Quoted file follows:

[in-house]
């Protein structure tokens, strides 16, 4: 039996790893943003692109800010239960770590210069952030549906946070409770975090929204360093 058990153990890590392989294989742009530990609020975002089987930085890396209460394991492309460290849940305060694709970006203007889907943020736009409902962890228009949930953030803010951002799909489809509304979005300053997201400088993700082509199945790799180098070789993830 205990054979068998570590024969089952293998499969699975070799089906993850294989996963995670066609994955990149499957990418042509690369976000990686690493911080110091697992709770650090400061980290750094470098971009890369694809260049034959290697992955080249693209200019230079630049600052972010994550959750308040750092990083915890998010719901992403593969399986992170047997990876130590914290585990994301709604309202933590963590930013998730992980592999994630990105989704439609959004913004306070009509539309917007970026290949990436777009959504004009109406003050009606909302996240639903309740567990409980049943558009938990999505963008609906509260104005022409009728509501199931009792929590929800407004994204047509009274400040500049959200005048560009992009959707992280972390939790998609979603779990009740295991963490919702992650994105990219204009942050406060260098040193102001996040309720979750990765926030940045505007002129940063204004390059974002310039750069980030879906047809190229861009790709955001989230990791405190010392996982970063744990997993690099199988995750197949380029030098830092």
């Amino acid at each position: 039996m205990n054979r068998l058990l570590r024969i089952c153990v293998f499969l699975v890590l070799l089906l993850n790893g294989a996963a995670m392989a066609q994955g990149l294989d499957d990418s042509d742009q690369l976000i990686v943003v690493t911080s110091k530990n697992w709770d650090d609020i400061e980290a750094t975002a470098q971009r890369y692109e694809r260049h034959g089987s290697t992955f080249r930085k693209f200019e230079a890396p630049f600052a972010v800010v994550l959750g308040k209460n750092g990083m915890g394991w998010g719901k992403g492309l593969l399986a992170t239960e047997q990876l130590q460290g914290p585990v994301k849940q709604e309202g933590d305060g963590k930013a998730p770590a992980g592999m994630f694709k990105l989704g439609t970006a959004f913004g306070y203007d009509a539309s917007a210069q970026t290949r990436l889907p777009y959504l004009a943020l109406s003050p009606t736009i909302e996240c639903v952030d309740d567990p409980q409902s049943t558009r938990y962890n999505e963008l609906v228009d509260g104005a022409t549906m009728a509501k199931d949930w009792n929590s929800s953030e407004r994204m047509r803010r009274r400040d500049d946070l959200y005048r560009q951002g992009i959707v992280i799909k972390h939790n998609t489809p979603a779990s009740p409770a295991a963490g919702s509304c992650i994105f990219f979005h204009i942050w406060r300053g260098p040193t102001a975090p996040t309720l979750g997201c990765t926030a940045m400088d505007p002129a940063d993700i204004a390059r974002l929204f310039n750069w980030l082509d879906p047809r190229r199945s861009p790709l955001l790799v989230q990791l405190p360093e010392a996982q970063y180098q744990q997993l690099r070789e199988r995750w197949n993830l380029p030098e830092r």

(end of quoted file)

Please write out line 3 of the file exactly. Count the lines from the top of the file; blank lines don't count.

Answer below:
């Amino acid at each position: 039996m205990n054979r068998l058990l570590r024969i089952c153990v293998f499969l699975v890590l070799l089906l993850n790893g294989a996963a995670m392989a066609q994955g990149l294989d499957d990418s042509d742009q690369l976000i990686v943003v690493t911080s110091k530990n697992w709770d650090d609020i400061e980290a750094t975002a470098q971009r890369y692109e694809r260049h034959g089987s290697t992955f080249r930085k693209f200019e230079a890396p630049f600052a972010v800010v994550l959750g308040k209460n750092g990083m915890g394991w998010g719901k992403g492309l593969l399986a992170t239960e047997q990876l130590q460290g914290p585990v994301k849940q709604e309202g933590d305060g963590k930013a998730p770590a992980g592999m994630f694709k990105l989704g439609t970006a959004f913004g306070y203007d009509a539309s917007a210069q970026t290949r990436l889907p777009y959504l004009a943020l109406s003050p009606t736009i909302e996240c639903v952030d309740d567990p409980q409902s049943t558009r938990y962890n999505e963008l609906v228009d509260g104005a022409t549906m009728a509501k199931d949930w009792n929590s929800s953030e407004r994204m047509r803010r009274r400040d500049d946070l959200y005048r560009q951002g992009i959707v992280i799909k972390h939790n998609t489809p979603a779990s009740p409770a295991a963490g919702s509304c992650i994105f990219f979005h204009i942050w406060r300053g260098p040193t102001a975090p996040t309720l979750g997201c990765t926030a940045m400088d505007p002129a940063d993700i204004a390059r974002l929204f310039n750069w980030l082509d879906p047809r190229r199945s861009p790709l955001l790799v989230q990791l405190p360093e010392a996982q970063y180098q744990q997993l690099r070789e199988r995750w197949n993830l380029p030098e830092r």